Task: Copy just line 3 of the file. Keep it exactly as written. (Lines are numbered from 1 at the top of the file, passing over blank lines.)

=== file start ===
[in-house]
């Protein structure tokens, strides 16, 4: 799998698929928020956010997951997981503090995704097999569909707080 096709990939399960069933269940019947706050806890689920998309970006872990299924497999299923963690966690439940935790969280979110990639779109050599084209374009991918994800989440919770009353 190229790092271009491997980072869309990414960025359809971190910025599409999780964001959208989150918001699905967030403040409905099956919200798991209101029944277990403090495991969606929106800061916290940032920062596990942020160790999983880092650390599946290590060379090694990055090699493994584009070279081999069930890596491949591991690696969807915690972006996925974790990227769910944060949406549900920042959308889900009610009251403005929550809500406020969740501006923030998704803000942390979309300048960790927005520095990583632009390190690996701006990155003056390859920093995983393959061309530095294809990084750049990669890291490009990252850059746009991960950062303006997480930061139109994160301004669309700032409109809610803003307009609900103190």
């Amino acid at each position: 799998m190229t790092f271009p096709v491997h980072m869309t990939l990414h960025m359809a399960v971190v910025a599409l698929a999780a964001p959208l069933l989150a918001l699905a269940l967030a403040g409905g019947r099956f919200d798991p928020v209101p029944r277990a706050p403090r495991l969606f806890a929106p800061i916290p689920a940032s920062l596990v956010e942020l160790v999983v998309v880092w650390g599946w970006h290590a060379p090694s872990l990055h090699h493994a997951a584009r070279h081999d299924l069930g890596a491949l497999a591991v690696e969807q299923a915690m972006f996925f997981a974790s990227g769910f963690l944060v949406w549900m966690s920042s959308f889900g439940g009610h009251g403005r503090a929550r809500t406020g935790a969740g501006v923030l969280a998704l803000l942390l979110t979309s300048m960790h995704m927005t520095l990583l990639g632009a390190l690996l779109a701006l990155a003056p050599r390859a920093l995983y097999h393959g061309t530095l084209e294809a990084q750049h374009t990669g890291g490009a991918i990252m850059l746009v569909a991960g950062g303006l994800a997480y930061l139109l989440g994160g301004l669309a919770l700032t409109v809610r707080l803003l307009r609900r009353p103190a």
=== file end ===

């Amino acid at each position: 799998m190229t790092f271009p096709v491997h980072m869309t990939l990414h960025m359809a399960v971190v910025a599409l698929a999780a964001p959208l069933l989150a918001l699905a269940l967030a403040g409905g019947r099956f919200d798991p928020v209101p029944r277990a706050p403090r495991l969606f806890a929106p800061i916290p689920a940032s920062l596990v956010e942020l160790v999983v998309v880092w650390g599946w970006h290590a060379p090694s872990l990055h090699h493994a997951a584009r070279h081999d299924l069930g890596a491949l497999a591991v690696e969807q299923a915690m972006f996925f997981a974790s990227g769910f963690l944060v949406w549900m966690s920042s959308f889900g439940g009610h009251g403005r503090a929550r809500t406020g935790a969740g501006v923030l969280a998704l803000l942390l979110t979309s300048m960790h995704m927005t520095l990583l990639g632009a390190l690996l779109a701006l990155a003056p050599r390859a920093l995983y097999h393959g061309t530095l084209e294809a990084q750049h374009t990669g890291g490009a991918i990252m850059l746009v569909a991960g950062g303006l994800a997480y930061l139109l989440g994160g301004l669309a919770l700032t409109v809610r707080l803003l307009r609900r009353p103190a």